• mark1024
    • #8
    • 25th Apr 08, 3:06 PM
    • #8
    • 25th Apr 08, 3:06 PM
    I have recently heard that Birkbeck and South Bank University in London have decided to hold off increasing fees this year for those with previous degrees.

    Unfortunately not relevant for my proposed further study, but might be a last chance for many to escape the huge increases in fees. They should remain relatively low for the duration of the course.

    Mark
  • moneybelle
    • #9
    • 25th Apr 08, 11:09 PM
    • #9
    • 25th Apr 08, 11:09 PM
    Shame on the government for stopping so many intelligent people reach their full potential.

    We need Richard Branson to invent a discount university now.
  • melancholly
    Shame on the government for stopping so many intelligent people reach their full potential.

    We need Richard Branson to invent a discount university now.
    Originally posted by moneybelle
    well the change in funding does only apply to second undergrad degrees. whilst it isn't ideal, i do think it's fairer to push all the money they have into more access to first degrees (and maybe some more into postgrad funding too - however unlikely that is to happen!).

    i don't think there should be any fees at all, but while there are, i can understand this decision.
  • Oldernotwiser
    In the past you could only normally guarantee funding for 3 years. If you dropped out in the first year or wanted to change courses the funding became totally discretionary for any other course you might want to do. I did 2 terms of a course and then left; when I came to apply a couple of years later I was told that if I supported myself for the first year the LEA would then consider (no guarantee) offering me funding for the final 2 years. Although in some ways the current system's tough, in other ways it's easier than it used to be.
  • mark1024
    well the change in funding does only apply to second undergrad degrees. whilst it isn't ideal, i do think it's fairer to push all the money they have into more access to first degrees
    Originally posted by melancholly
    Problem is it removes the possibility of re-training later in life, and clearly goes against the government commitment to lifelong learning. This harms undergraduate studies by removing the mix of mature students' experience, especially in the arts and humanities. This irrationality is clear from the fact that foundation degrees are excluded. I can, and indeed have applied for a couple of these on my uccas application this year, as they are excluded from the cuts. So why are they excluded ? In my proposed field of study they are generally offered by further education colleges and community colleges, who are gearing up to offering higher education.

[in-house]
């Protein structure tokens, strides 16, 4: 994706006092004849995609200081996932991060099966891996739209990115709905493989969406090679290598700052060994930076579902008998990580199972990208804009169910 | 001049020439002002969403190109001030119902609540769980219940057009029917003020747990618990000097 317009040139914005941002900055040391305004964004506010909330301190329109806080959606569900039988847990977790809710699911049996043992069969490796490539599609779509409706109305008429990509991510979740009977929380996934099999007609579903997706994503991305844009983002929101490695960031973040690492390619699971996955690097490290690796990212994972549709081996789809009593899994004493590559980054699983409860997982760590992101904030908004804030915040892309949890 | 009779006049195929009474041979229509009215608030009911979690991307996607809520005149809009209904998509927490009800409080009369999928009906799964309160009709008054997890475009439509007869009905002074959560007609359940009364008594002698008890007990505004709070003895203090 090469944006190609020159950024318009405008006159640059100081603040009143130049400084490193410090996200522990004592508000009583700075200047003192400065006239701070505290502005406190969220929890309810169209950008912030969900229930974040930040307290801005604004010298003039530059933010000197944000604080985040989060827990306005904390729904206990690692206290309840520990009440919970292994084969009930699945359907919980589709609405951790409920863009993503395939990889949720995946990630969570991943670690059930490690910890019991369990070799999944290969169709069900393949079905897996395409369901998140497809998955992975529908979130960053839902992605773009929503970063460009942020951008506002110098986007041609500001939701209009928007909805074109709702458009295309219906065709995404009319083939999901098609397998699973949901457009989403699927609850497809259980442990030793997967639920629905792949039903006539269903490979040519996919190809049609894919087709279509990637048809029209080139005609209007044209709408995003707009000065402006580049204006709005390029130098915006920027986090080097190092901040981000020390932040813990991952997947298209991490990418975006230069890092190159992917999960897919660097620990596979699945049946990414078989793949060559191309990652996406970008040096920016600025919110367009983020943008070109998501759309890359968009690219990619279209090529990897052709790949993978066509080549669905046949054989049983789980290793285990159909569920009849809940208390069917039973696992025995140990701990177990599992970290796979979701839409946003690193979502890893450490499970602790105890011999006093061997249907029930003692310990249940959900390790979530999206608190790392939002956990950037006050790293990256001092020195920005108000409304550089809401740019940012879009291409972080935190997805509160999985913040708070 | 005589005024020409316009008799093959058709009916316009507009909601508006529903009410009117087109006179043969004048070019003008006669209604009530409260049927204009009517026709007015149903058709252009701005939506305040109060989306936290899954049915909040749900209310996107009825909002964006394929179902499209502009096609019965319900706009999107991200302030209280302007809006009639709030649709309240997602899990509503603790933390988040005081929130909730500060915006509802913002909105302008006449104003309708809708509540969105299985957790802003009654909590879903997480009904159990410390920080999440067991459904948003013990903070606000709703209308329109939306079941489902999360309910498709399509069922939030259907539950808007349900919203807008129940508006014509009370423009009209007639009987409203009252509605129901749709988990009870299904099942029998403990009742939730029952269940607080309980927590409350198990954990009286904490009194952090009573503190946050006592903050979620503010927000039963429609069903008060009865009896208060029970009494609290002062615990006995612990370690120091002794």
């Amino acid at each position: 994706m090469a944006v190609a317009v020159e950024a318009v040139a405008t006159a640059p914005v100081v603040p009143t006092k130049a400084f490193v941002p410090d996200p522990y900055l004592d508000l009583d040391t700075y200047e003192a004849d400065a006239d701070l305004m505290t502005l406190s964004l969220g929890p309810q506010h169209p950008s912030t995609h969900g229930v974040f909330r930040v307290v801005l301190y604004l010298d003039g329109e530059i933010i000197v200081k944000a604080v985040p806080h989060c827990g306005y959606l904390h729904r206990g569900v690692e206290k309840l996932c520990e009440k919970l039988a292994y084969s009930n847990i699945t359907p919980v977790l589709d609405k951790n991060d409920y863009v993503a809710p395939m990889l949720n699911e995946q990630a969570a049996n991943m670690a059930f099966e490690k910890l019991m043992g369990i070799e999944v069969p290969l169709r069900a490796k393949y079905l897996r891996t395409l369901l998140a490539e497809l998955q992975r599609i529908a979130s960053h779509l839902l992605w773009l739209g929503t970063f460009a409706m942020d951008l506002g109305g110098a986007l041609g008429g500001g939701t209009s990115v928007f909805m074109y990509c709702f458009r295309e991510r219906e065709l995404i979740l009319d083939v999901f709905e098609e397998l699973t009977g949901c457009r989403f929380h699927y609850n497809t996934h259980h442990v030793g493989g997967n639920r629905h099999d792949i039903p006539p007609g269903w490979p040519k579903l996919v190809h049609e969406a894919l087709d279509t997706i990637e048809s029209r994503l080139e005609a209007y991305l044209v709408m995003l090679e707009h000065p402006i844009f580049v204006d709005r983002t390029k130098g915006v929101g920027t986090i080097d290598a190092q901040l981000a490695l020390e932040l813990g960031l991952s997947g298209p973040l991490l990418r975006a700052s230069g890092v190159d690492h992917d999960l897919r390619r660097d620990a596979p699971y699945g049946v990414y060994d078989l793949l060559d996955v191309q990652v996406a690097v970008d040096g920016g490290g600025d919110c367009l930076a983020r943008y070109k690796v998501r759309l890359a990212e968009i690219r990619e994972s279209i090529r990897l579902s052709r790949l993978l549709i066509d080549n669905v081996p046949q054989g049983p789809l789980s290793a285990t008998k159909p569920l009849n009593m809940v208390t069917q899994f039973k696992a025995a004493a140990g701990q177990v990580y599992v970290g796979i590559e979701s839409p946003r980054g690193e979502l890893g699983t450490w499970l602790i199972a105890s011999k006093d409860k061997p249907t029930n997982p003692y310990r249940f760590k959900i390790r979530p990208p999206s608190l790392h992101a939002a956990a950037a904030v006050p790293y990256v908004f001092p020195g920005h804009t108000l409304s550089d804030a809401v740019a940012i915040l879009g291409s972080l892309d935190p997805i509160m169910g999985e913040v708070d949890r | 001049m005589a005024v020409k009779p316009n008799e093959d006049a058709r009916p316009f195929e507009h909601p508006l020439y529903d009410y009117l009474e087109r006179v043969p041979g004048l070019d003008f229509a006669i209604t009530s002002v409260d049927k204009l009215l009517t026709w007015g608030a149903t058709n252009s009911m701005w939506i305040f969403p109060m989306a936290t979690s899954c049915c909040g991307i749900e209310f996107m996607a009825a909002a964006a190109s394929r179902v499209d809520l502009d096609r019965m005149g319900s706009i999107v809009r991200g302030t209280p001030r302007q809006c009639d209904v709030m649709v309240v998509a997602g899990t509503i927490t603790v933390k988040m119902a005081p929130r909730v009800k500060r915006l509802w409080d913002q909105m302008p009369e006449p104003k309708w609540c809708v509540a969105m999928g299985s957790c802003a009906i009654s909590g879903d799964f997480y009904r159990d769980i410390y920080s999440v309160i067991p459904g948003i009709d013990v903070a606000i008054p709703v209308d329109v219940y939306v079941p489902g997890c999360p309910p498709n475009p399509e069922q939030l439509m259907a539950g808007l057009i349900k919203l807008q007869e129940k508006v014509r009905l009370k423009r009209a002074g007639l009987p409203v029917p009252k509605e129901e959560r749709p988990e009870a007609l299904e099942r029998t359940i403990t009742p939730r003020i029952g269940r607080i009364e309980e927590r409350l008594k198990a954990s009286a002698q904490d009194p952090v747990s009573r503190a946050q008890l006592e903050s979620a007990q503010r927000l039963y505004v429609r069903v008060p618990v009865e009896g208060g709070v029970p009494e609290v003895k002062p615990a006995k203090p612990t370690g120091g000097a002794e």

So this part of the push to increase the numbers in higher education is basically widening the scope of the institutions offering such studies. Without wishing to sound too derogatory, a FE college is not a university, and will not offer the same learning experience. A hundred million saved unfortunately does not go a long way to increasing opportunities for school leavers, but conversely does a great deal of harm.

    This cut in funding has been brought in so far under the radar and without proper consultation most people are completely ignorant, and may receive a shock when they eventually hear about fees.

    Anyway, that is my opinion, but this forum is probably more useful providing information that opinions, and for many people this year brings the bad news that their dreams of re-training have been swept away.
  • nimbo
    but surely if it is retraining that a person wanted, then they can in fact pay to to it part time, or their workplace would fund it???